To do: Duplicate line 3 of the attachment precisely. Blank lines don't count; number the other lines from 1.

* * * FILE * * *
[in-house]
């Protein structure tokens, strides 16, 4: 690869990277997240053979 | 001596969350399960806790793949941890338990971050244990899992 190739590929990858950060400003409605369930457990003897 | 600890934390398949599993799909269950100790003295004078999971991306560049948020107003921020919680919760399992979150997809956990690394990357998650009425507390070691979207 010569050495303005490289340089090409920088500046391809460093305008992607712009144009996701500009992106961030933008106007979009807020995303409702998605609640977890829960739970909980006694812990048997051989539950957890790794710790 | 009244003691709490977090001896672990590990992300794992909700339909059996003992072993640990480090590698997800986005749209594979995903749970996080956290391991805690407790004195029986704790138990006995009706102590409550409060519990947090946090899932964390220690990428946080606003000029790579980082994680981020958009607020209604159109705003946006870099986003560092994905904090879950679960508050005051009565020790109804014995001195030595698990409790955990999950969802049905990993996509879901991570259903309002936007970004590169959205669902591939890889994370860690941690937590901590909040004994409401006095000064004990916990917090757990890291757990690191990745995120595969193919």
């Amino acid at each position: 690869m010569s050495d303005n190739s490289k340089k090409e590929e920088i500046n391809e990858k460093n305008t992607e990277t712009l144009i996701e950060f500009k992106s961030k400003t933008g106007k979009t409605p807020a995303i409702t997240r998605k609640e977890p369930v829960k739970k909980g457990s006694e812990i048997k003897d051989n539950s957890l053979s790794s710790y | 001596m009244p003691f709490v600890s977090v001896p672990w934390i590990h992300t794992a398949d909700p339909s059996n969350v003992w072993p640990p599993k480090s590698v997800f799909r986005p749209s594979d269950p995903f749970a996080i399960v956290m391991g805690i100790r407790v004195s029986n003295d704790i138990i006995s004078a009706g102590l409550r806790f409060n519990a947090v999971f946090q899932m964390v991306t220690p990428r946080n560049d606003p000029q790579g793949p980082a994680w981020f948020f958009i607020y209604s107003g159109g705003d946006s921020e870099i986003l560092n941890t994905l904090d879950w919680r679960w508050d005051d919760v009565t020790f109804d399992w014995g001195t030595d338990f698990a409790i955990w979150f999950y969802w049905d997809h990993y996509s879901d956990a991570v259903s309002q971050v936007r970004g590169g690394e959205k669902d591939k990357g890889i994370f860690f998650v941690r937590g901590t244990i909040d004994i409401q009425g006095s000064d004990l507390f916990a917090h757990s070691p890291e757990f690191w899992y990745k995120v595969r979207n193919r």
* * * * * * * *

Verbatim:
């Amino acid at each position: 690869m010569s050495d303005n190739s490289k340089k090409e590929e920088i500046n391809e990858k460093n305008t992607e990277t712009l144009i996701e950060f500009k992106s961030k400003t933008g106007k979009t409605p807020a995303i409702t997240r998605k609640e977890p369930v829960k739970k909980g457990s006694e812990i048997k003897d051989n539950s957890l053979s790794s710790y | 001596m009244p003691f709490v600890s977090v001896p672990w934390i590990h992300t794992a398949d909700p339909s059996n969350v003992w072993p640990p599993k480090s590698v997800f799909r986005p749209s594979d269950p995903f749970a996080i399960v956290m391991g805690i100790r407790v004195s029986n003295d704790i138990i006995s004078a009706g102590l409550r806790f409060n519990a947090v999971f946090q899932m964390v991306t220690p990428r946080n560049d606003p000029q790579g793949p980082a994680w981020f948020f958009i607020y209604s107003g159109g705003d946006s921020e870099i986003l560092n941890t994905l904090d879950w919680r679960w508050d005051d919760v009565t020790f109804d399992w014995g001195t030595d338990f698990a409790i955990w979150f999950y969802w049905d997809h990993y996509s879901d956990a991570v259903s309002q971050v936007r970004g590169g690394e959205k669902d591939k990357g890889i994370f860690f998650v941690r937590g901590t244990i909040d004994i409401q009425g006095s000064d004990l507390f916990a917090h757990s070691p890291e757990f690191w899992y990745k995120v595969r979207n193919r």